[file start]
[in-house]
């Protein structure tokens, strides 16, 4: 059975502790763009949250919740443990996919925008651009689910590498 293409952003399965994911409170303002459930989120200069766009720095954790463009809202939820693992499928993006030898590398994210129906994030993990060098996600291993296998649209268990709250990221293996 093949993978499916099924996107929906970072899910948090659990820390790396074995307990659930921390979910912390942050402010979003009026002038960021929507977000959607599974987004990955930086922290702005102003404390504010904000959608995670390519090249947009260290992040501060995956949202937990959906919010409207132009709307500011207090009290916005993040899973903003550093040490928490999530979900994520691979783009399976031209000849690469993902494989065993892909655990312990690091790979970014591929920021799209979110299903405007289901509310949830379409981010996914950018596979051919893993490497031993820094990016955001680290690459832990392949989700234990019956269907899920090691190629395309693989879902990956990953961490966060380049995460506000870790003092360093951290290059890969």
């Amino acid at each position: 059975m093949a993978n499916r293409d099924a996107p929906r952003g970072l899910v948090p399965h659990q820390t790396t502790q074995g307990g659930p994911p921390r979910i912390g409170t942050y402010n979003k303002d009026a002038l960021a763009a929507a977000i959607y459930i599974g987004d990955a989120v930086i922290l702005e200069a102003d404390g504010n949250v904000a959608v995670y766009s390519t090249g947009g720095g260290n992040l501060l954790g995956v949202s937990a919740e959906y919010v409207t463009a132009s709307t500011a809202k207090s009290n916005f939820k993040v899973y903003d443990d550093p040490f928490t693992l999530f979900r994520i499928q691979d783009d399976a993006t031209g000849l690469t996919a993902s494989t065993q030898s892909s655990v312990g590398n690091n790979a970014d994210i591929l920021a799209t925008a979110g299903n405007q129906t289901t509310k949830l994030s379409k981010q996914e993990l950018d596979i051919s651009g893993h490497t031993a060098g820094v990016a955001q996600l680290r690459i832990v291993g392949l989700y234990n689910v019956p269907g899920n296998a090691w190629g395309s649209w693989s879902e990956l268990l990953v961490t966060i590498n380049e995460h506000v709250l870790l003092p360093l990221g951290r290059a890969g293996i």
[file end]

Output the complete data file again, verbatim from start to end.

[in-house]
């Protein structure tokens, strides 16, 4: 059975502790763009949250919740443990996919925008651009689910590498 293409952003399965994911409170303002459930989120200069766009720095954790463009809202939820693992499928993006030898590398994210129906994030993990060098996600291993296998649209268990709250990221293996 093949993978499916099924996107929906970072899910948090659990820390790396074995307990659930921390979910912390942050402010979003009026002038960021929507977000959607599974987004990955930086922290702005102003404390504010904000959608995670390519090249947009260290992040501060995956949202937990959906919010409207132009709307500011207090009290916005993040899973903003550093040490928490999530979900994520691979783009399976031209000849690469993902494989065993892909655990312990690091790979970014591929920021799209979110299903405007289901509310949830379409981010996914950018596979051919893993490497031993820094990016955001680290690459832990392949989700234990019956269907899920090691190629395309693989879902990956990953961490966060380049995460506000870790003092360093951290290059890969």
């Amino acid at each position: 059975m093949a993978n499916r293409d099924a996107p929906r952003g970072l899910v948090p399965h659990q820390t790396t502790q074995g307990g659930p994911p921390r979910i912390g409170t942050y402010n979003k303002d009026a002038l960021a763009a929507a977000i959607y459930i599974g987004d990955a989120v930086i922290l702005e200069a102003d404390g504010n949250v904000a959608v995670y766009s390519t090249g947009g720095g260290n992040l501060l954790g995956v949202s937990a919740e959906y919010v409207t463009a132009s709307t500011a809202k207090s009290n916005f939820k993040v899973y903003d443990d550093p040490f928490t693992l999530f979900r994520i499928q691979d783009d399976a993006t031209g000849l690469t996919a993902s494989t065993q030898s892909s655990v312990g590398n690091n790979a970014d994210i591929l920021a799209t925008a979110g299903n405007q129906t289901t509310k949830l994030s379409k981010q996914e993990l950018d596979i051919s651009g893993h490497t031993a060098g820094v990016a955001q996600l680290r690459i832990v291993g392949l989700y234990n689910v019956p269907g899920n296998a090691w190629g395309s649209w693989s879902e990956l268990l990953v961490t966060i590498n380049e995460h506000v709250l870790l003092p360093l990221g951290r290059a890969g293996i």